These little chicks are so cute. It is one of the Filipino snacks I was dying to try. It’s made of mini-chickens, barely out of their egg and already on a stick. Just born, just killed, they are marinated and then barbecued or fried.
I’ve found them in central Coron Town, on Busuanga Island. They looked great. I mean, that is really something different, it’s very appealing to me. But I already knew there were good chances I would be disappointed by the taste.
I buy one of them. They are sold in pairs, skewered rump to the top of the skull. Very small, very nice. The seller fries them. As often in the Philippines, the oil used for frying is not the cleanest and healthiest. It has served all day to fry a huge variety of other stuff, and it was the same oil the previous days as well.
The result, as I expected, isn’t great. The little chicks are a bit dry and are not that tasty; I can really taste the old oil though. The bones are tiny but already hard. I don’t think it’s a very good idea to eat them, even though all Filipinos seem to do it. So sorry, I haven’t been able to eat and chew their little heads and skulls, so I cannot tell you what it’s like, but usually, you are supposed to eat the whole thing.
Too bad you’re a male
The little chicks used around the Philippines to make this snack are all males. They are rejected by egg factories that only keep females. These ones will become laying hens. The males are garbage.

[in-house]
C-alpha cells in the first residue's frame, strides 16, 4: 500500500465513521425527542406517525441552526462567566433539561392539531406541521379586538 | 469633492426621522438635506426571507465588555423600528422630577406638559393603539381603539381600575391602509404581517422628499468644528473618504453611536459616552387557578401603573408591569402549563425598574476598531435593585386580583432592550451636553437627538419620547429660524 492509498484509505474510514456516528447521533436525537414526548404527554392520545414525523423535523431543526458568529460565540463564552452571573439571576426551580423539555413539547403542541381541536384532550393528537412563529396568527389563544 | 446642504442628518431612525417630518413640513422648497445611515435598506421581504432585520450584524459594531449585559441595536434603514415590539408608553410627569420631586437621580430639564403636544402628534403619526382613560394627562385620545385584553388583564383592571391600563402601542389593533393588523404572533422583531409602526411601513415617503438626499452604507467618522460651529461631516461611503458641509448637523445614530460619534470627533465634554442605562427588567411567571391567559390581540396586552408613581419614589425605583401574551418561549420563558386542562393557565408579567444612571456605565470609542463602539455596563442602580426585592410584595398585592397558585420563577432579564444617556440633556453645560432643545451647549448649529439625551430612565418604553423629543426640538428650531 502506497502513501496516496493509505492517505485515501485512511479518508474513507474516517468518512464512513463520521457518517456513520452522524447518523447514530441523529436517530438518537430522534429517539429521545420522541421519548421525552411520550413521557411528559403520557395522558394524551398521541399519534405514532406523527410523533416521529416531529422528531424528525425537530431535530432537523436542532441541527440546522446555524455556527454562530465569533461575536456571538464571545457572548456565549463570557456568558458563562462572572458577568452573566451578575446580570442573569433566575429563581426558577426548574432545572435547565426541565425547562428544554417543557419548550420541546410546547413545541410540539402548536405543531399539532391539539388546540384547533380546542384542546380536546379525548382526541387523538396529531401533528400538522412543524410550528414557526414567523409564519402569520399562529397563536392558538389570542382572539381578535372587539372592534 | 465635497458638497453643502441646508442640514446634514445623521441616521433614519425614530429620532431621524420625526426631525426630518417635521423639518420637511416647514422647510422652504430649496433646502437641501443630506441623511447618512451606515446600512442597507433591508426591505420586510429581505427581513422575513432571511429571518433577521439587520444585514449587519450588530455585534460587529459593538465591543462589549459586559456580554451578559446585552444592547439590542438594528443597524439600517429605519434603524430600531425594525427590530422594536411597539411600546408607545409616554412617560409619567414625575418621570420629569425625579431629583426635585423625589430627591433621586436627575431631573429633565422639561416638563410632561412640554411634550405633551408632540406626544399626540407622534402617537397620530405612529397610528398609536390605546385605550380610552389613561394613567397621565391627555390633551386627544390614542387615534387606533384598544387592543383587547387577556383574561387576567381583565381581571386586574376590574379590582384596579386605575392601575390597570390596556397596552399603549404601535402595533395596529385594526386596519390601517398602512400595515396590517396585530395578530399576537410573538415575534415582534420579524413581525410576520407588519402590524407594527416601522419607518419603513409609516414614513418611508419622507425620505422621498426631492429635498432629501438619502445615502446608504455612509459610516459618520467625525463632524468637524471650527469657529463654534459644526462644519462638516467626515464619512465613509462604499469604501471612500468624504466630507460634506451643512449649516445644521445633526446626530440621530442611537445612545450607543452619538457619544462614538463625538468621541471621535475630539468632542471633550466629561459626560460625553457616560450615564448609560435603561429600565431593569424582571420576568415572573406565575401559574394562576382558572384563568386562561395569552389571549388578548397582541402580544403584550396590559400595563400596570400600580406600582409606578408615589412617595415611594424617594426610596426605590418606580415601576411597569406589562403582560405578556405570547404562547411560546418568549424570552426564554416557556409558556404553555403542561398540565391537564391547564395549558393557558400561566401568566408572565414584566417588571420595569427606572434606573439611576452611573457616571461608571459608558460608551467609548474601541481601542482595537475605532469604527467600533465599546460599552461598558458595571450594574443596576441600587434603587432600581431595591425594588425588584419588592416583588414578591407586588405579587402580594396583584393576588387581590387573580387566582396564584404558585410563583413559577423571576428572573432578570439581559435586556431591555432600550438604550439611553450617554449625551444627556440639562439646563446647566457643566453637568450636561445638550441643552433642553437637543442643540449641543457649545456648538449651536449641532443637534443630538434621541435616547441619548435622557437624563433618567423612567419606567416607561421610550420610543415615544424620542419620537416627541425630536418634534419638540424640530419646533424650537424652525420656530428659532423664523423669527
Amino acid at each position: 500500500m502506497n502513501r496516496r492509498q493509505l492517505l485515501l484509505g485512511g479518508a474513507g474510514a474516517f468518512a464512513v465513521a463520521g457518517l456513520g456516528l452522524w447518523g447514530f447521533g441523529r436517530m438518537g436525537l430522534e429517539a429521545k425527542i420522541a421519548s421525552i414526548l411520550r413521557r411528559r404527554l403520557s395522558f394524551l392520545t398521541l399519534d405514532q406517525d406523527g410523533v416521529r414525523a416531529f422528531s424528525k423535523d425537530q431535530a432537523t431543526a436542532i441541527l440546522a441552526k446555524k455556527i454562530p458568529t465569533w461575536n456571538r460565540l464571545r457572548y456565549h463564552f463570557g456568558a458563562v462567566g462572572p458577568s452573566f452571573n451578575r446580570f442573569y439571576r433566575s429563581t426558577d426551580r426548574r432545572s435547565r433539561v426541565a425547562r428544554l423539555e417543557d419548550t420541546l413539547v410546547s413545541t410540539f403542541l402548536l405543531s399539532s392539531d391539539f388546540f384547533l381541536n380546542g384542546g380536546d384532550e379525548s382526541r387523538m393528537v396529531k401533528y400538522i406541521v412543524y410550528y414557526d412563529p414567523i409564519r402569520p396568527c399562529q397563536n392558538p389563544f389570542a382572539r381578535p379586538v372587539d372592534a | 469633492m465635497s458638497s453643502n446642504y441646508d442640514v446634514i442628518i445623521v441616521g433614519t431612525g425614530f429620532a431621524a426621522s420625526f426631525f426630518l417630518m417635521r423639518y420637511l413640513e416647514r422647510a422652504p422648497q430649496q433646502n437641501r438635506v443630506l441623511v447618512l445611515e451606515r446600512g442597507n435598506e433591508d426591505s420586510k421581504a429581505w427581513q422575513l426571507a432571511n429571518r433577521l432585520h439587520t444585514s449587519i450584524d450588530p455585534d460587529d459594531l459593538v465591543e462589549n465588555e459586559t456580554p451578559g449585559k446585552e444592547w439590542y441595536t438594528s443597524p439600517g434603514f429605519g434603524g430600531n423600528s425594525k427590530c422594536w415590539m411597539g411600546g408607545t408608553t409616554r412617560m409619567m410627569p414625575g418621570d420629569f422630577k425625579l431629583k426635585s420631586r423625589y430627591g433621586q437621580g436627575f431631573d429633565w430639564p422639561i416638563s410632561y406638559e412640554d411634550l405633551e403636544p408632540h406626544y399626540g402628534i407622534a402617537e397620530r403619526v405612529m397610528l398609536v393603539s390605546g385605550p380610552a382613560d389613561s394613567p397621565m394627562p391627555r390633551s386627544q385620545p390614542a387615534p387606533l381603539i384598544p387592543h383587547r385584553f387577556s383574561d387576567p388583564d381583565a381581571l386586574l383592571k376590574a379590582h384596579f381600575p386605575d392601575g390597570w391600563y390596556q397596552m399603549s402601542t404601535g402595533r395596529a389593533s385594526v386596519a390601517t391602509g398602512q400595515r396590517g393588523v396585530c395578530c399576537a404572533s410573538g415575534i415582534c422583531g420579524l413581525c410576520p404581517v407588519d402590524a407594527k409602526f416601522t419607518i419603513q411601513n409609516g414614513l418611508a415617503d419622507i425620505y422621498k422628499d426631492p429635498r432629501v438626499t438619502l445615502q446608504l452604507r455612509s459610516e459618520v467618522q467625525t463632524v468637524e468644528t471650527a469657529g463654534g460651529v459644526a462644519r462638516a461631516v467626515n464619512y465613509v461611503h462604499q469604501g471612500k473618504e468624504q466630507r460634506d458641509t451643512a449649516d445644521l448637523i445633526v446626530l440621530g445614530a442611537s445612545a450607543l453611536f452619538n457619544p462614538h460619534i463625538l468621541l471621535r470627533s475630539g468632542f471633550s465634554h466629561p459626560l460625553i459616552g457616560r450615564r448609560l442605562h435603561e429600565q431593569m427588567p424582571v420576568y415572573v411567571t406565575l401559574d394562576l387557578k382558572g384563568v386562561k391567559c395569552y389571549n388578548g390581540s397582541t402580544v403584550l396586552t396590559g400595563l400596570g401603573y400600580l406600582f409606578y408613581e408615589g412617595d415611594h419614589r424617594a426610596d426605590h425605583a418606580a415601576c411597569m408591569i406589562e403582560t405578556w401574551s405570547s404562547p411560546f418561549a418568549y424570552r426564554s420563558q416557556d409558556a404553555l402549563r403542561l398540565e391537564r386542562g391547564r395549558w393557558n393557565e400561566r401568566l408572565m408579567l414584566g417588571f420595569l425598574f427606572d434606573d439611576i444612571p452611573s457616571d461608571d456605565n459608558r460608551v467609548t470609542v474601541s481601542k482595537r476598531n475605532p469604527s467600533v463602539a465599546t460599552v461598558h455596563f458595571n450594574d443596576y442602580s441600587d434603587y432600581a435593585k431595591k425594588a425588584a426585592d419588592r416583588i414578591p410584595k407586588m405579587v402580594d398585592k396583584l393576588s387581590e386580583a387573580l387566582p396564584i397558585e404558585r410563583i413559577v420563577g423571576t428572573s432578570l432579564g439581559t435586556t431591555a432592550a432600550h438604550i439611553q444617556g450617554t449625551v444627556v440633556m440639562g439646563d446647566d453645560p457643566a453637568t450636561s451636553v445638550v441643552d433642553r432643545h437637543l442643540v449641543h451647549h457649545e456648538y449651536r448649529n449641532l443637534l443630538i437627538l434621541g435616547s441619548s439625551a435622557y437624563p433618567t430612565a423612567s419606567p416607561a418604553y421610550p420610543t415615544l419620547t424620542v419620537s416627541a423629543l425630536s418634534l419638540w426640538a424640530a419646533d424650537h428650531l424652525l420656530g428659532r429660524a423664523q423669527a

Each year, in Western Philippines, more than 250 million mini-chickens are killed. It’s coming expensive to feed all these animals. It would be a waste to keep them alive for more than one day if we already know that they won’t produce anything. So, as soon as the sexer has done his job, hop, they die if they are unlucky enough to be males.
I ask the vendor from Coron where his little chicks come from, assuming it’s a farm in the neighborhood and I will be able to see the whole process of the one-day-old-chick, from the egg to the skewer. But then… Surprise, the little guys are from Pateros! Just like the balut and the salted eggs, well, all roads definitely lead to Manila if you’re looking for eggs.
I don’t know exactly what they do to the chicks there, because when they get to Pateros, the little guys are already dead. Most of them actually originate from Pampanga. In Pateros, I suppose they undergo the last steps of the processing : getting their feathers removed and marinating. I’ll go back to Manila in a few days, I’ll try to get more answers. Let the investigation begin.